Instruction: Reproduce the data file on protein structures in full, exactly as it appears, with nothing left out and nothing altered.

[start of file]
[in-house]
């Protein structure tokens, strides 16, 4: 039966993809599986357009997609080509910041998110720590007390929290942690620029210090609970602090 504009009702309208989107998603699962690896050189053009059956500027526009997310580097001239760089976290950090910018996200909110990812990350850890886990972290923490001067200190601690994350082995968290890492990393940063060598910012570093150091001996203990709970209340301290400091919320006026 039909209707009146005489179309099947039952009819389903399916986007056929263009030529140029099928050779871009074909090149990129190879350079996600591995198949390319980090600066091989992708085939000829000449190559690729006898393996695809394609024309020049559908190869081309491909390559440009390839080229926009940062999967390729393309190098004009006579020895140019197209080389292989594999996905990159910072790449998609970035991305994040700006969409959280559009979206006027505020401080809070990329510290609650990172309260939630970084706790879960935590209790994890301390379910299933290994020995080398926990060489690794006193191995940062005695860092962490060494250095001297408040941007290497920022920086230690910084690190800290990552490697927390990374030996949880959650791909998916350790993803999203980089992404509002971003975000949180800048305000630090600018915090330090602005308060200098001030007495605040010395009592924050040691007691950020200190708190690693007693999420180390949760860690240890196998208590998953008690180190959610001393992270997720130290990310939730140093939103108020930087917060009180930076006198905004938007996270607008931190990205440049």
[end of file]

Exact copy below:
[in-house]
């Protein structure tokens, strides 16, 4: 039966993809599986357009997609080509910041998110720590007390929290942690620029210090609970602090 504009009702309208989107998603699962690896050189053009059956500027526009997310580097001239760089976290950090910018996200909110990812990350850890886990972290923490001067200190601690994350082995968290890492990393940063060598910012570093150091001996203990709970209340301290400091919320006026 039909209707009146005489179309099947039952009819389903399916986007056929263009030529140029099928050779871009074909090149990129190879350079996600591995198949390319980090600066091989992708085939000829000449190559690729006898393996695809394609024309020049559908190869081309491909390559440009390839080229926009940062999967390729393309190098004009006579020895140019197209080389292989594999996905990159910072790449998609970035991305994040700006969409959280559009979206006027505020401080809070990329510290609650990172309260939630970084706790879960935590209790994890301390379910299933290994020995080398926990060489690794006193191995940062005695860092962490060494250095001297408040941007290497920022920086230690910084690190800290990552490697927390990374030996949880959650791909998916350790993803999203980089992404509002971003975000949180800048305000630090600018915090330090602005308060200098001030007495605040010395009592924050040691007691950020200190708190690693007693999420180390949760860690240890196998208590998953008690180190959610001393992270997720130290990310939730140093939103108020930087917060009180930076006198905004938007996270607008931190990205440049």